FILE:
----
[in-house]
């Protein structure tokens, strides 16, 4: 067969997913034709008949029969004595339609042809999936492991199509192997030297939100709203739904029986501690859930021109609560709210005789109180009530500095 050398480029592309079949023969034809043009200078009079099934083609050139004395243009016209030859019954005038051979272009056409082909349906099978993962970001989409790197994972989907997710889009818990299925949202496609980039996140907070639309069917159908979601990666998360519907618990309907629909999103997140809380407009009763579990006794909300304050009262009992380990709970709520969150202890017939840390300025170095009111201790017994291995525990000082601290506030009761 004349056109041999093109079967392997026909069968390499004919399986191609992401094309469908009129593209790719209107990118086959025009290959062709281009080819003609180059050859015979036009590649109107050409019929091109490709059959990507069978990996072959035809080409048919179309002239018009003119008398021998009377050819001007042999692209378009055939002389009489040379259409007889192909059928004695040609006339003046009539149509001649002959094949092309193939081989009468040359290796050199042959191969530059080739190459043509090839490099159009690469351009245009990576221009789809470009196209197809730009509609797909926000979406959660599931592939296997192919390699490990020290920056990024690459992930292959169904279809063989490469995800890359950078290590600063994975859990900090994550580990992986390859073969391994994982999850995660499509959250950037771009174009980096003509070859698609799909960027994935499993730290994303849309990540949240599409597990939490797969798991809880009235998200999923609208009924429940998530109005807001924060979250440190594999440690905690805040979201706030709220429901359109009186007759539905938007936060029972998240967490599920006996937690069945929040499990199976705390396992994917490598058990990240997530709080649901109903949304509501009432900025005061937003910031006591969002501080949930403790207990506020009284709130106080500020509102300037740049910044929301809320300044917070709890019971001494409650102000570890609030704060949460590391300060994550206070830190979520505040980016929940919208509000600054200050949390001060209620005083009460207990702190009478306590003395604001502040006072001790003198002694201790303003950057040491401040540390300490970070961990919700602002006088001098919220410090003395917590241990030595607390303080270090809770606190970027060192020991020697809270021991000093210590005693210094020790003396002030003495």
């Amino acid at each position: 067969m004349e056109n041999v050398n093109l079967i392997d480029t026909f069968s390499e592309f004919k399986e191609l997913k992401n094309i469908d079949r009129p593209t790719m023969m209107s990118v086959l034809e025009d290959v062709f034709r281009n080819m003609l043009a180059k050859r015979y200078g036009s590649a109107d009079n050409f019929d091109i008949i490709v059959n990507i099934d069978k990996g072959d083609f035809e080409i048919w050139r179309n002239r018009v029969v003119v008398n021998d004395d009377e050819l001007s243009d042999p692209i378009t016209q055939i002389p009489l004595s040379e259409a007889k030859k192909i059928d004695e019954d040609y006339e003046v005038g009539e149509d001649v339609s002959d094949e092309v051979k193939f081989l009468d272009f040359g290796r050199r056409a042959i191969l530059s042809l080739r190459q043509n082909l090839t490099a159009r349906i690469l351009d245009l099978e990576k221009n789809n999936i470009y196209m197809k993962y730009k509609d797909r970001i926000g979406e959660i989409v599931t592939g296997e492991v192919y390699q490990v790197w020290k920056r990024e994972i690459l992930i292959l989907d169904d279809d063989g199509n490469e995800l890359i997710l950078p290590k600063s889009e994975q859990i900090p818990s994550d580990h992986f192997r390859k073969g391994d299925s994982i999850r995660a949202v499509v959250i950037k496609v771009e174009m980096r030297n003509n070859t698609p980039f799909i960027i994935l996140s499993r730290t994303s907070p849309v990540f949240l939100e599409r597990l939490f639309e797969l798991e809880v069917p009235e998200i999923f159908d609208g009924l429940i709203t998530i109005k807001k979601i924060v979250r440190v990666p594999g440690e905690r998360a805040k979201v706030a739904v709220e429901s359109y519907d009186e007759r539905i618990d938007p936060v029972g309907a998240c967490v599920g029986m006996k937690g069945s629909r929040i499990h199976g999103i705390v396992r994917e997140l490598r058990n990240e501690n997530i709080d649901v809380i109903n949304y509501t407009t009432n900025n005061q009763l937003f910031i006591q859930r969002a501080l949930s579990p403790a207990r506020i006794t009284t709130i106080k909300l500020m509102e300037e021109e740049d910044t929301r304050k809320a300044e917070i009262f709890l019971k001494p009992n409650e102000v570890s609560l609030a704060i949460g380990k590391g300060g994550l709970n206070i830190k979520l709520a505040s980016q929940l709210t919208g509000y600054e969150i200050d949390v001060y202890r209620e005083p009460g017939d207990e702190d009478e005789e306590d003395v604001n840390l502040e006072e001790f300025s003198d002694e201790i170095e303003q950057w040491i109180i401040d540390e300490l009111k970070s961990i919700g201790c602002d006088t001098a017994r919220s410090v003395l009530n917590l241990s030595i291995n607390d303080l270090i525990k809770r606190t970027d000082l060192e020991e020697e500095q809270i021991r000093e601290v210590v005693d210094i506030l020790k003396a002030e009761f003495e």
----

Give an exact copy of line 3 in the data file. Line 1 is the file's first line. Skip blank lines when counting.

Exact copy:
């Amino acid at each position: 067969m004349e056109n041999v050398n093109l079967i392997d480029t026909f069968s390499e592309f004919k399986e191609l997913k992401n094309i469908d079949r009129p593209t790719m023969m209107s990118v086959l034809e025009d290959v062709f034709r281009n080819m003609l043009a180059k050859r015979y200078g036009s590649a109107d009079n050409f019929d091109i008949i490709v059959n990507i099934d069978k990996g072959d083609f035809e080409i048919w050139r179309n002239r018009v029969v003119v008398n021998d004395d009377e050819l001007s243009d042999p692209i378009t016209q055939i002389p009489l004595s040379e259409a007889k030859k192909i059928d004695e019954d040609y006339e003046v005038g009539e149509d001649v339609s002959d094949e092309v051979k193939f081989l009468d272009f040359g290796r050199r056409a042959i191969l530059s042809l080739r190459q043509n082909l090839t490099a159009r349906i690469l351009d245009l099978e990576k221009n789809n999936i470009y196209m197809k993962y730009k509609d797909r970001i926000g979406e959660i989409v599931t592939g296997e492991v192919y390699q490990v790197w020290k920056r990024e994972i690459l992930i292959l989907d169904d279809d063989g199509n490469e995800l890359i997710l950078p290590k600063s889009e994975q859990i900090p818990s994550d580990h992986f192997r390859k073969g391994d299925s994982i999850r995660a949202v499509v959250i950037k496609v771009e174009m980096r030297n003509n070859t698609p980039f799909i960027i994935l996140s499993r730290t994303s907070p849309v990540f949240l939100e599409r597990l939490f639309e797969l798991e809880v069917p009235e998200i999923f159908d609208g009924l429940i709203t998530i109005k807001k979601i924060v979250r440190v990666p594999g440690e905690r998360a805040k979201v706030a739904v709220e429901s359109y519907d009186e007759r539905i618990d938007p936060v029972g309907a998240c967490v599920g029986m006996k937690g069945s629909r929040i499990h199976g999103i705390v396992r994917e997140l490598r058990n990240e501690n997530i709080d649901v809380i109903n949304y509501t407009t009432n900025n005061q009763l937003f910031i006591q859930r969002a501080l949930s579990p403790a207990r506020i006794t009284t709130i106080k909300l500020m509102e300037e021109e740049d910044t929301r304050k809320a300044e917070i009262f709890l019971k001494p009992n409650e102000v570890s609560l609030a704060i949460g380990k590391g300060g994550l709970n206070i830190k979520l709520a505040s980016q929940l709210t919208g509000y600054e969150i200050d949390v001060y202890r209620e005083p009460g017939d207990e702190d009478e005789e306590d003395v604001n840390l502040e006072e001790f300025s003198d002694e201790i170095e303003q950057w040491i109180i401040d540390e300490l009111k970070s961990i919700g201790c602002d006088t001098a017994r919220s410090v003395l009530n917590l241990s030595i291995n607390d303080l270090i525990k809770r606190t970027d000082l060192e020991e020697e500095q809270i021991r000093e601290v210590v005693d210094i506030l020790k003396a002030e009761f003495e």